29 JULY 1972, Page 25

Break ILEA

Sir: If Mr Ashley Bramal (Letters July 22) examines the six volumes of Department of Education statistics, he will find that there are only two tables, from which it is possible to compare the achievements of Local Education Authorities. I and many others hwve suggested that the Department should make full use of its computers and publish more tables so that the full spectrum of achievement of Local Education Authorities can be shown.

ILEA has the lowest pupil/ teacher ratio of all the LEAs in England and Wales except for the Scilly Isles. According to the Department of Education Statistics its achievements rank seventeenth among the twenty-one authorities of the GLC.

The proportion of the age group from ILEA proceeding to the universities is 7.07 per cent compared with 8.61 per cent for the whole GLC area and 8.51 per cent for the rest of the SE region, which is unsatisfactory for the centre of a Capital City. The corresponding figure for Cardiff is 9.23 per cent.

The Inner London Education Authority is unpopular with many parents not only because parents' wishes are too often disregarded and because the new selection procedures for secondary schools are unsatisfactory, but because the performance of Comprehensive Schools is less satisfactory than they had been led to believe.

Many parents are concerned with opportunities for further education. In January 1965 there were 262 comprehensive schools 239,619 pupils about a third of the number pupils in Grammar Schools at the time. It would be reasonable to expect that some comprehensive schools now have a good record for university entrance. In May I was asked by a Headmaster, if I knew of such schools ... I have made many enquiries but so far I have not yet received the name of a single school and I am beginning to wonder if one exists in England and Wales. I wrote to the Comprehensive Schools Committee in June, but I still await their reply.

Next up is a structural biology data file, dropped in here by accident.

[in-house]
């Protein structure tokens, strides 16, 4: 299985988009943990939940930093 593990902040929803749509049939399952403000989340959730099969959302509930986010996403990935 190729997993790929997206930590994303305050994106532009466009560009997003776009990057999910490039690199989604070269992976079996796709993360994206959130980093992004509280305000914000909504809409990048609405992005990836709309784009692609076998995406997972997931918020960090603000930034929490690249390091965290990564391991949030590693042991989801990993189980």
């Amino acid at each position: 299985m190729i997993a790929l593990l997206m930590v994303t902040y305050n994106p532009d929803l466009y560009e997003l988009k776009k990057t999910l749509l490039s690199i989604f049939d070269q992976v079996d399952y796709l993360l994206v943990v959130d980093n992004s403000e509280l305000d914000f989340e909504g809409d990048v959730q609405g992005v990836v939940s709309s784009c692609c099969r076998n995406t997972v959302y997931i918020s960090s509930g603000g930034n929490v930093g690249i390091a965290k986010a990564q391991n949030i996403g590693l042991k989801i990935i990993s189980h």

The future of ILEA will depend on its policies and performance. It is difficult for a large organisation to retain the personal touch and so efficiency is the main justification for the continuance of ILEA.

The GLC 1963 Act provided for the review by the Secretary of State for Education and Science before March 31, 1970 of the administration of Education in the Inner London Education Area to decide where should be any transfer of functions.

In spite of Lord Morrison's views, the Labour Government deleted the review provisions. It is hoped that a full professional analysis of the .activities of the Inner London Education Authority will be made at an early date so that improvements can be made to bring the level of educational achievement in the inner area of London up to the standards required in the Capital of Great Britain.

Richard Wort Knole Cottage, 69 Murray Road, Wimbledon, SW19.